Supplies of Zell Kontakt products

Zell Kontakt is a German company making fantastic glass bottom dishes and plate. Check out why the LCI facility likes their products (absolutely no commercial interests!).

Great products but crap communication skills! Either their website is down or they do not answer the phone and emails and anyway if they do, make sure you have a German colleague around because no one speaks English.

Now we have found a way around the problem: MoBiTec sells Zell Kontakt products. 🙂

How to precisely measure the volume of a cell?

Measuring the volume of a cell is often done by labelling the cell membrane or its cytoplasm. Analysing large flat cells this way is easy but it is much harder for tiny cells like blood cells, yeast or bacteria.

Another way to measure volumes is to use a negative stain, i.e. where the medium is made fluorescent with a dye that does not go into the cell. The cell appears as a black hole in fluorescent images and unlike lipid-based membrane labelling, borders are even and easy to segment.

While many dyes can be used for live cells, one must choose large dyes when negatively imaging cells that have been fixed and permeabilized.

This paper and this one use high molecular weight (2000 KDa) Dextran to achieve these results and measure the size of bacteria.

This recent paper optimizes the technique.

 

Free genetic and image analysis tools

Here are a few image analysis tools (constructs for FRET, software…) that might be useful to you.

  • Construct for fluorescence biosensors and optogenetic tools
  • Free Image analysis software

http://www.hahnlab.com/tools/index.html

  • Free Image analysis software

https://www.utsouthwestern.edu/labs/danuser/software/

  • Free Image analysis software

http://cismm.web.unc.edu/

Party time at the LCI! :D

On the 10th of October, the Live Cell Imaging facility will have an open house and a little party to celebrate loads of great stuff:

  • The LCI turned 10 years old this year! 😊
  • We got a wonderful light sheet system earlier this year. It is high time to give it a name and splash it with a bit of champagne!
  • Gisele Miranda from Scilife/BII has joined the LCI team to help our users with image analysis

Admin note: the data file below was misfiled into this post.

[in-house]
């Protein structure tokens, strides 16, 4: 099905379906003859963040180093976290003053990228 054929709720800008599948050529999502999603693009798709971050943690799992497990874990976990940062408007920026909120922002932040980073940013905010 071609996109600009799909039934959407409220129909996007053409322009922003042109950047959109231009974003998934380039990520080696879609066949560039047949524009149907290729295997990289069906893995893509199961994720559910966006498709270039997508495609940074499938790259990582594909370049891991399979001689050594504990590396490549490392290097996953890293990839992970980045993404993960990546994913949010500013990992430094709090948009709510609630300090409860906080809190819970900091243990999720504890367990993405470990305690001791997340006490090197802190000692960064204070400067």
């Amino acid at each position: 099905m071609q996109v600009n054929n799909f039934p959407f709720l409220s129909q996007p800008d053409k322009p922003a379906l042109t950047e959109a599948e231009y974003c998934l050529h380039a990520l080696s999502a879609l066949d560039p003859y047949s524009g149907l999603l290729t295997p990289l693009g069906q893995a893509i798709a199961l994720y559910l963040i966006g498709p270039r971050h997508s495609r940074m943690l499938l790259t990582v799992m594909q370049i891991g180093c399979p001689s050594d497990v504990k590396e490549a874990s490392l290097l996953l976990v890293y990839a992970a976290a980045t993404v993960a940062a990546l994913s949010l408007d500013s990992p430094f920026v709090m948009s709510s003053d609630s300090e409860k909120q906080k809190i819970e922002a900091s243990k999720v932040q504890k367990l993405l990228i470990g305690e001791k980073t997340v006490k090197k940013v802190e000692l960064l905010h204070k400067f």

• We got a great server/analysis capacity set up by the KI IT department

Wow! What a year! 😃

Please come and celebrate with us! If you do not know what our microscopy facility has to offer, it is time to be curious and pay us a visit.

  • Open house: drop in between 9:00-11:00
  • Baptising of the light sheet system and celebration of Gisele and our shiny new server: at 11:00

All this will happen on the 10th of October (next Thursday) at the LCI facility, on the 7th floor of Neo at KI Flemingsberg. Here you can see how to find us.

Please help us spread the news! 😊

Deep red fluorescent proteins

The microscopy field is moving away from blue dyes. This is because red light, used to excited far red and deep red fluorophores, is less damaging to live cells than near UV light which is used to excite blue fluorophores.

On top of that, red light penetrates deeper into thick samples.

So as the trend in microscopy is to move to thicker samples and use more live samples, far red and deep red fluorophores are becoming more attractive.

Here is an article describing 3 new fluorescent protein in the far red to deep red range. One can excite them with 640 nm or a 685 nm lasers or LEDs.

EMBL microscopy event in Göteborg

Nice speaker line up at this 1 day event on the 18th of october.

Organized by Astra Zeneca, EMBL and several Swedish universities, this is a good mingling event for microscopists! 😀

Crest V3 spinning disk confocal demo

Tomorrow (17 sept) we will enjoy a seminar and a live demo about the Crest V3 spinning disk confocal which is being set up at our facility as I write! 😀

Very cool confocal!

  • enormous field of view (32 mm diameter)
  • fully confocal
  • can image at 100 frames per sec
  • spits out Nyquist resolution with the 60x objective!

You can come to the seminar (at 10 in the Gene seminar room at the LCI facility) or listen to it remotely (see here how to follow the LCI webinars).

You can even book a private demo to image your own samples.

Matching the refraction index of live samples

To image a thick sample, it is crucial to match the refraction index of the sample with that of the immersion medium between the sample and the objective. Typically, life samples are in an aqueous solution like culture medium which has a refraction index of 1.33. Unfortunately organoids often have a higher refraction index closer to 1.44 therefore as one images deeper into the organoids, light scatters due to the refraction index mismatch and the images become blurry.

This paper presents a product that has a high RI and is compatible with cell culture. Good to keep in mind for those who image organoids over time.

How to identify cells and nuclei in an image?

NucleAlzer is a great new deep learning tool to identify roundish objects like nuclei and cells in fluorescent or bright field images.

To test if the tool works for you before you download it, you can simply upload one of your images and check the result. Easy! 😀

Call4Help: fast-track help with your image analysis project!

BII (BioImage Informatics, the great image analysis at SciLife Uppsala) and the LCI facility will run a new Call4Help on the 4th of September.

Anyone who is stuck with image analysis and wishes for quick help to build a pipeline should apply. You don’t have to acquire the images at the LCI. Anyone can apply.

How does it work? You first upload your images and a little explanation text. A few days later, we all meet virtually in a Zoom chatroom for a quick (30 min-1 h) online session. You get comments, suggestions and help with building a Fiji or CellProfiler analysis pipeline tailor-made for your images.

If you are interested, click on the link below to apply:

BioImage Informatics